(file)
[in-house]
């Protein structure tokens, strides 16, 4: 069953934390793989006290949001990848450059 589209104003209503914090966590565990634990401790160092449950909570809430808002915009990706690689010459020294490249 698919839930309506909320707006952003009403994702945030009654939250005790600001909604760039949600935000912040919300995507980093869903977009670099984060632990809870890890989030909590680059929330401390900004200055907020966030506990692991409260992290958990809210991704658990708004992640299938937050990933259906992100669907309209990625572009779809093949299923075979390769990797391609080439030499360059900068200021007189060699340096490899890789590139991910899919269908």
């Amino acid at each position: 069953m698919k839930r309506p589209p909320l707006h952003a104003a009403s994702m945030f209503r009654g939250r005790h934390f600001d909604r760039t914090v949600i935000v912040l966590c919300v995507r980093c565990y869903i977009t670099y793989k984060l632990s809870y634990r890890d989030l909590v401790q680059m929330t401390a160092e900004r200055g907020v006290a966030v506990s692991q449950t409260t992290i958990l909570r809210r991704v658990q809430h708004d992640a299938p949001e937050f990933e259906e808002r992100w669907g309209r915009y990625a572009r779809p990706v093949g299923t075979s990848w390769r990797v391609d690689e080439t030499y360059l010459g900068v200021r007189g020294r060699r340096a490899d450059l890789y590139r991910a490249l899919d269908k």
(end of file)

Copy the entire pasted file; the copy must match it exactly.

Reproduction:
[in-house]
């Protein structure tokens, strides 16, 4: 069953934390793989006290949001990848450059 589209104003209503914090966590565990634990401790160092449950909570809430808002915009990706690689010459020294490249 698919839930309506909320707006952003009403994702945030009654939250005790600001909604760039949600935000912040919300995507980093869903977009670099984060632990809870890890989030909590680059929330401390900004200055907020966030506990692991409260992290958990809210991704658990708004992640299938937050990933259906992100669907309209990625572009779809093949299923075979390769990797391609080439030499360059900068200021007189060699340096490899890789590139991910899919269908």
């Amino acid at each position: 069953m698919k839930r309506p589209p909320l707006h952003a104003a009403s994702m945030f209503r009654g939250r005790h934390f600001d909604r760039t914090v949600i935000v912040l966590c919300v995507r980093c565990y869903i977009t670099y793989k984060l632990s809870y634990r890890d989030l909590v401790q680059m929330t401390a160092e900004r200055g907020v006290a966030v506990s692991q449950t409260t992290i958990l909570r809210r991704v658990q809430h708004d992640a299938p949001e937050f990933e259906e808002r992100w669907g309209r915009y990625a572009r779809p990706v093949g299923t075979s990848w390769r990797v391609d690689e080439t030499y360059l010459g900068v200021r007189g020294r060699r340096a490899d450059l890789y590139r991910a490249l899919d269908k």